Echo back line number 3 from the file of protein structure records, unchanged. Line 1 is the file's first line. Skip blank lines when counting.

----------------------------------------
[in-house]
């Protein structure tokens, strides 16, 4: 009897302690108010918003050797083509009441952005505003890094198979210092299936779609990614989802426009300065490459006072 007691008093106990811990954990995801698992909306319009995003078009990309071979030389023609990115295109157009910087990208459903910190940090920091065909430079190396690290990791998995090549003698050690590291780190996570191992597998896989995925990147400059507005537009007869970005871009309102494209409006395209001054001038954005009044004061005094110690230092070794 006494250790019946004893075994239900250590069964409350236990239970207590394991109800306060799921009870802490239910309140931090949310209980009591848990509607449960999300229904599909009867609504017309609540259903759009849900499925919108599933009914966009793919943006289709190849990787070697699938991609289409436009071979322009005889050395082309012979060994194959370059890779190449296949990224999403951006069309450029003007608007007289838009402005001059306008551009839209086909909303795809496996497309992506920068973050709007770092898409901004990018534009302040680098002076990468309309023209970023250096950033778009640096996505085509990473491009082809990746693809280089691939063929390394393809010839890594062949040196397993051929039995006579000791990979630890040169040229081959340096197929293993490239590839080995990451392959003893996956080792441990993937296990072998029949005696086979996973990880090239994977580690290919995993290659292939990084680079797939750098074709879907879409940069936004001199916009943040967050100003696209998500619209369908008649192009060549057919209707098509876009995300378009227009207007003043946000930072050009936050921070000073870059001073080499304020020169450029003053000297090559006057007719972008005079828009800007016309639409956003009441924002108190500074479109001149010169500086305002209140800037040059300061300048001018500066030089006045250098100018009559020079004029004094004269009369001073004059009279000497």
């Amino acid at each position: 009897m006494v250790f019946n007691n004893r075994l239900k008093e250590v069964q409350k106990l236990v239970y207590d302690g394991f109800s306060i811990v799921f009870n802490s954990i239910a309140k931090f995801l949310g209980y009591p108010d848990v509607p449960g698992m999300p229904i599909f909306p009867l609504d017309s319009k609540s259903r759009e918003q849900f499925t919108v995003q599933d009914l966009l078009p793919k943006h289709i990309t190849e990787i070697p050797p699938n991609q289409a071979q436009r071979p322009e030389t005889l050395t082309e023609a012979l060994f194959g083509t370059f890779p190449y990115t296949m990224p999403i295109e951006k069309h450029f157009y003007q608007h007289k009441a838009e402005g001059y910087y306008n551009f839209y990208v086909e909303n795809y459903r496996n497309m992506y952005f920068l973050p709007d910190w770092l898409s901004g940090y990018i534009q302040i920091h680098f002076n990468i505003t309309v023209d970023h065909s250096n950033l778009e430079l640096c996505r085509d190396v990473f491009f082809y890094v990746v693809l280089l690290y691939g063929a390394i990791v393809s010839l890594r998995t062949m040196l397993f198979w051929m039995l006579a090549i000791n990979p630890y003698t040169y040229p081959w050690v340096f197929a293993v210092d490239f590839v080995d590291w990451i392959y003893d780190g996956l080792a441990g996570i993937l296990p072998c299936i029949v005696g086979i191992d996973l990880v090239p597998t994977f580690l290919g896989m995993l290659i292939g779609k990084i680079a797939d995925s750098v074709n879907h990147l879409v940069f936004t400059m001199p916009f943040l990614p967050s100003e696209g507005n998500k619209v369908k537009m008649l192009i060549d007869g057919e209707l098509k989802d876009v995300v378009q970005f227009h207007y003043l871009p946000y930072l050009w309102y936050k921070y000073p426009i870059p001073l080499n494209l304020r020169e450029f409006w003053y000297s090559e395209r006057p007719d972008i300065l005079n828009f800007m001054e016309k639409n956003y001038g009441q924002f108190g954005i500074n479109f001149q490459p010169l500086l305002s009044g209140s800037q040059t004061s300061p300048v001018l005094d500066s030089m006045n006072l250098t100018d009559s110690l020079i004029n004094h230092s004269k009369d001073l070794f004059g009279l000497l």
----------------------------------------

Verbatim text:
């Amino acid at each position: 009897m006494v250790f019946n007691n004893r075994l239900k008093e250590v069964q409350k106990l236990v239970y207590d302690g394991f109800s306060i811990v799921f009870n802490s954990i239910a309140k931090f995801l949310g209980y009591p108010d848990v509607p449960g698992m999300p229904i599909f909306p009867l609504d017309s319009k609540s259903r759009e918003q849900f499925t919108v995003q599933d009914l966009l078009p793919k943006h289709i990309t190849e990787i070697p050797p699938n991609q289409a071979q436009r071979p322009e030389t005889l050395t082309e023609a012979l060994f194959g083509t370059f890779p190449y990115t296949m990224p999403i295109e951006k069309h450029f157009y003007q608007h007289k009441a838009e402005g001059y910087y306008n551009f839209y990208v086909e909303n795809y459903r496996n497309m992506y952005f920068l973050p709007d910190w770092l898409s901004g940090y990018i534009q302040i920091h680098f002076n990468i505003t309309v023209d970023h065909s250096n950033l778009e430079l640096c996505r085509d190396v990473f491009f082809y890094v990746v693809l280089l690290y691939g063929a390394i990791v393809s010839l890594r998995t062949m040196l397993f198979w051929m039995l006579a090549i000791n990979p630890y003698t040169y040229p081959w050690v340096f197929a293993v210092d490239f590839v080995d590291w990451i392959y003893d780190g996956l080792a441990g996570i993937l296990p072998c299936i029949v005696g086979i191992d996973l990880v090239p597998t994977f580690l290919g896989m995993l290659i292939g779609k990084i680079a797939d995925s750098v074709n879907h990147l879409v940069f936004t400059m001199p916009f943040l990614p967050s100003e696209g507005n998500k619209v369908k537009m008649l192009i060549d007869g057919e209707l098509k989802d876009v995300v378009q970005f227009h207007y003043l871009p946000y930072l050009w309102y936050k921070y000073p426009i870059p001073l080499n494209l304020r020169e450029f409006w003053y000297s090559e395209r006057p007719d972008i300065l005079n828009f800007m001054e016309k639409n956003y001038g009441q924002f108190g954005i500074n479109f001149q490459p010169l500086l305002s009044g209140s800037q040059t004061s300061p300048v001018l005094d500066s030089m006045n006072l250098t100018d009559s110690l020079i004029n004094h230092s004269k009369d001073l070794f004059g009279l000497l």